Furtemba Sherpa has seven books of newspaper and magazines clips, letters and photos of him posing with a wide array of people from six continents and 100 countries. He carefully files each clip, which documents his mission to spread his self-styled message of peace and environmental protection. He took a break on his world journey in Monrovia, Liberia to tell me about his mission.
Furtemba is from the Shankhuwasabha region of Nepal, and migrated to the streets of Kathmandu at ten years old. He never had a formal education but fell in love with cycling at an early age. He started his own business, and after selling a motorcycle, he took to human powered movement in order to show humanity his devotion to the planet.
Ten years, six continents, 100 countries, seven bicycles, 78 flat tires and 10,200 kilometers later Furtemba’s ride around the world is in full swing and will continue until 2020 when he will have pedaled through 151 countries on this massive planet. His wife and kids back in Nepal provide a distant support system including updates to his website.
Do you think about going back to school?
My school is on my bicycle now, on the road. The world is my classroom. At the same time, I am student and teacher. I can teach the children to protect the environment, and the people can teach me about their motivations.
Are people motivated to protect the environment?
In many countries, riding a bicycle is equal to poverty. I want to change that mentality. When I left Nepal in 2003, people were beginning to turn to the bicycle as a way of transport. But we need fewer cars for bicycles to make sense. Cars gives us dirty air, bicycles give us clean air. There’s no coincidence that people who ride bicycles are healthier than people who drive cars.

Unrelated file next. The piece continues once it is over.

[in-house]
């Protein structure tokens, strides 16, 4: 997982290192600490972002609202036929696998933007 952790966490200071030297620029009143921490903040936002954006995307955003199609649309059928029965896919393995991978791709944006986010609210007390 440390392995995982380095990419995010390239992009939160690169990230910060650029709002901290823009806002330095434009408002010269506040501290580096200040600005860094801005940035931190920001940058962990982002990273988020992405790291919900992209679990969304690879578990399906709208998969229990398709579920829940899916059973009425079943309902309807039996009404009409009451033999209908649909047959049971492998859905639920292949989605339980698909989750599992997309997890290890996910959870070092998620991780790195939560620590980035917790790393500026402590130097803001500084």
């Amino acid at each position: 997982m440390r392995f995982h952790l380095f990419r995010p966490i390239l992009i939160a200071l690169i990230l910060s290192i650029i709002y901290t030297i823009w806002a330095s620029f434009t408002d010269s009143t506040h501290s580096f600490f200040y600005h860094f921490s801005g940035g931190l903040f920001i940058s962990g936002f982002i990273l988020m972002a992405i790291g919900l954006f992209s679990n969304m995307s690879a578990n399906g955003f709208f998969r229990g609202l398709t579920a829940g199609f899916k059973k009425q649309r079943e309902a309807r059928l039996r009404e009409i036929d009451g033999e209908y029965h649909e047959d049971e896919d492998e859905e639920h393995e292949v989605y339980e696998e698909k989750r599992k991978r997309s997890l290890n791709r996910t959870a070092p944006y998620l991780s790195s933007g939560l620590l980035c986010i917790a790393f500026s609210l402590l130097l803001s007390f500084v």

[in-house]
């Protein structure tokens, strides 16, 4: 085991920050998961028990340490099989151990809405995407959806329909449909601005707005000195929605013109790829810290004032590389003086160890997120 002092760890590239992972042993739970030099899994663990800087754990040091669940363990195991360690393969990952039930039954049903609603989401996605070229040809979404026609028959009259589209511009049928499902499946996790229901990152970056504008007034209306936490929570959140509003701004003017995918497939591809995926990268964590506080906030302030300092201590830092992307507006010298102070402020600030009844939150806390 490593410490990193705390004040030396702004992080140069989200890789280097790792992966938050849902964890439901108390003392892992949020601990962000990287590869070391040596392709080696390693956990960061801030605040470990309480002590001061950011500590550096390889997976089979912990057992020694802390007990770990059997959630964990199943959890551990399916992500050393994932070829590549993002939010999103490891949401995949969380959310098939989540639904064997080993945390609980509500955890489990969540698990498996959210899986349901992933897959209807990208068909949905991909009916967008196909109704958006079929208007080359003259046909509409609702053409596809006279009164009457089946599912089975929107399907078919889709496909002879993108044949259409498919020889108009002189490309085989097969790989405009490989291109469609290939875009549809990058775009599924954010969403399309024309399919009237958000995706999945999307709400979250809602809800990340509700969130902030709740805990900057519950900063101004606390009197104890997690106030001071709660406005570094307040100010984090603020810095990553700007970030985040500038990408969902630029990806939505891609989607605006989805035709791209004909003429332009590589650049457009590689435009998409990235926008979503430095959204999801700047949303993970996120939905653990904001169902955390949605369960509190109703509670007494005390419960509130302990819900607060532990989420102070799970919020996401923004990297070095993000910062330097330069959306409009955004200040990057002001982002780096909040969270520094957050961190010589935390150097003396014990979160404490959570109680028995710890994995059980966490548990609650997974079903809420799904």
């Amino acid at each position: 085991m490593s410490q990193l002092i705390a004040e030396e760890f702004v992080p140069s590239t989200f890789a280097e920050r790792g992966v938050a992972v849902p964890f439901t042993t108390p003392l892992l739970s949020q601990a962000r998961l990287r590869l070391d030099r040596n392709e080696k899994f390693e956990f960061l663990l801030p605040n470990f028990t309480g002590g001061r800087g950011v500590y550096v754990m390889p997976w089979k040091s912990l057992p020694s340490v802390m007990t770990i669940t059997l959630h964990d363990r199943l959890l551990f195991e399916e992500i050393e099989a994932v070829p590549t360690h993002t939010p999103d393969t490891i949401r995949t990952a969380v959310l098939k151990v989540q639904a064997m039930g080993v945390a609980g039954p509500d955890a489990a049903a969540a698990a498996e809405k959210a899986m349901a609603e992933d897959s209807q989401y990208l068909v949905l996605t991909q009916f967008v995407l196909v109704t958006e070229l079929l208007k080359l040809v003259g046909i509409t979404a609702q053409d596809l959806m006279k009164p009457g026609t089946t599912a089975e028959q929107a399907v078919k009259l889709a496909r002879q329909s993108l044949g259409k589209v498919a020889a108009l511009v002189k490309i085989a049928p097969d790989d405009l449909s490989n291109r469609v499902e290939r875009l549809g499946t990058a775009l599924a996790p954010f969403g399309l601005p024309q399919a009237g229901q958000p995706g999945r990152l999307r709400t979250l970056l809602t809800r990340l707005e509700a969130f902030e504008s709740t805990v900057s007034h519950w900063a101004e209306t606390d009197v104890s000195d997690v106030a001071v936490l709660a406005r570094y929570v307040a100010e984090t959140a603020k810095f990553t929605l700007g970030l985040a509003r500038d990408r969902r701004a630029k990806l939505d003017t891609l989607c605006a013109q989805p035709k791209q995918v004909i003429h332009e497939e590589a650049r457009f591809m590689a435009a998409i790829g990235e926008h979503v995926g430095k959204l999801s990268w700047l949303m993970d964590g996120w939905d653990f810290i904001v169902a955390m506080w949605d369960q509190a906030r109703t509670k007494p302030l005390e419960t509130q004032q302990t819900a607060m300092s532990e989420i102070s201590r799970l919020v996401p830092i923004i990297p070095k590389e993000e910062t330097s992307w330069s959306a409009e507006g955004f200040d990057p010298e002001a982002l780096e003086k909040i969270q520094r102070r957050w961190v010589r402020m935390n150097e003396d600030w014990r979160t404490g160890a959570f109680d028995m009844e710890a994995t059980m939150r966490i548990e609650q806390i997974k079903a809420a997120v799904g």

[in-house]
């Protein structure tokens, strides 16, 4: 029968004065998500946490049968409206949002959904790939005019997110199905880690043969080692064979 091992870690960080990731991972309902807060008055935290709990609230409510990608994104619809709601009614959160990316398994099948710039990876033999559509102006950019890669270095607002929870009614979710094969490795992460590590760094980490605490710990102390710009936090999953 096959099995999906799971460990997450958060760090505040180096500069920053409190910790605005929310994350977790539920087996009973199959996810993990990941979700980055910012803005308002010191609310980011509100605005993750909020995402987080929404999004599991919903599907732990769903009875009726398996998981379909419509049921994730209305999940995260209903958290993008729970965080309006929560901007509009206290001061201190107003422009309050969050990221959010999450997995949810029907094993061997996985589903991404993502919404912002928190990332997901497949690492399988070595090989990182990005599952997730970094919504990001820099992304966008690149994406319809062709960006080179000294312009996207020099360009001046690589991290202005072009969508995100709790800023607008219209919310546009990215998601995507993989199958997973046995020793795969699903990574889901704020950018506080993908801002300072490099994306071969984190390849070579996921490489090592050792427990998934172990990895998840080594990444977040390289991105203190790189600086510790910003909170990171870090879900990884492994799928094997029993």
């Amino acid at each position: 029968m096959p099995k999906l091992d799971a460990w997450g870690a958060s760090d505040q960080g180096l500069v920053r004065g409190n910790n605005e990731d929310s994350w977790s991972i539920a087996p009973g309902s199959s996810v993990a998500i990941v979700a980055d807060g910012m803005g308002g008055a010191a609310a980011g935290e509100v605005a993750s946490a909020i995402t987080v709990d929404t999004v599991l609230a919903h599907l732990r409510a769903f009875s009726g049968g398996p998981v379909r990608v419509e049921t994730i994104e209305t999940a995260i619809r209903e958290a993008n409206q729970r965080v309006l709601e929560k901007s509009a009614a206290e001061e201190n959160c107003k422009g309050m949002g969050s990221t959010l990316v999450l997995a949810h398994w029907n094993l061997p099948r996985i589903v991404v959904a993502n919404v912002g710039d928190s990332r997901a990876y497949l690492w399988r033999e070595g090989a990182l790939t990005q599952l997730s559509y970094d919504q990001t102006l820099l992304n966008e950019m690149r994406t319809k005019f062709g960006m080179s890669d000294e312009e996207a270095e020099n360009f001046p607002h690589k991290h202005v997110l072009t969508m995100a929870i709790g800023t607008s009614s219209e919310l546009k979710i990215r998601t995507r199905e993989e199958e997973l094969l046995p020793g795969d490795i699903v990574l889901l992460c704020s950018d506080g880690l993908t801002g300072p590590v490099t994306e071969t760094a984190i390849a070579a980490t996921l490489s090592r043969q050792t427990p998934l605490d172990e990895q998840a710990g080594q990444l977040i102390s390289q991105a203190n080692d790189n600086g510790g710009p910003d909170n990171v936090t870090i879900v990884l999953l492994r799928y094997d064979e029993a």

How do you stay healthy on your journey?
In my ten years of riding, I’ve never been sick. Recently I got malaria, but I wasn’t riding my bicycle.
What have you discovered by pedaling through so many countries?
More than discovering places located between borders, I’ve discovered cultures and perceptions that people hold about each other and about strangers pedaling up and down their roads. It’s interesting to compare the ways I was received in North Sudan and Texas. Two very different cultures, but they each gave me the same treatment!
Maybe they are long lost cousins.
We are all related anyway, especially by our instinct to help one another. Some people told me not to go to Angola. They said this country was destroyed by civil war, that the people are desperate, and I won’t survive. It was one of the friendliest countries in Africa. In fact, the friendliest countries on my Africa ride are known for war and social conflict: North Sudan, Angola, Rwanda and Ivory Coast.
Where’s Liberia on that list?
Liberia would be next. When I entered Liberia, I noticed the families were really big! They had so many people to take care of. But they all welcomed me to the family.
There must be some unfriendly people you have met?
Humans are mostly good to each other, but I want to teach humans to be good to the environment as well. The only time I’ve been scared, really scared, was in Nigeria. Some strange and distrusting characters gave me food with drugs. Things went blurry and I passed out. When I woke up, I had no money and deflated tires. People in Ghana often gave me the wrong directions. There’s a small percentage of people who will try to hurt you. And they are hurting you because they think they will gain something.
The world’s perception of Africa is probably biased towards violence and conflict?
Yes. I have traveled through 100 countries and witnessed great pain and suffering. People are oppressed by government policies and ideologies, but people suffer because they lack natural resources or in many cases they once had resources but no longer do. Sometimes other people take them, sometimes the people ruin them without knowing. Too many times, people poison their own well. Now I realize that a healthy environment and a peaceful world are deeply linked.
These events won’t stop your mission?
The only thing that will stop me from completing my mission is myself. I have suffered some setbacks, but if you create a scale of pain versus gain, the gain side is growing very heavy. This emerging scenario is a sea of hope that grows with droplets each day I’m pedaling towards peace and harmony.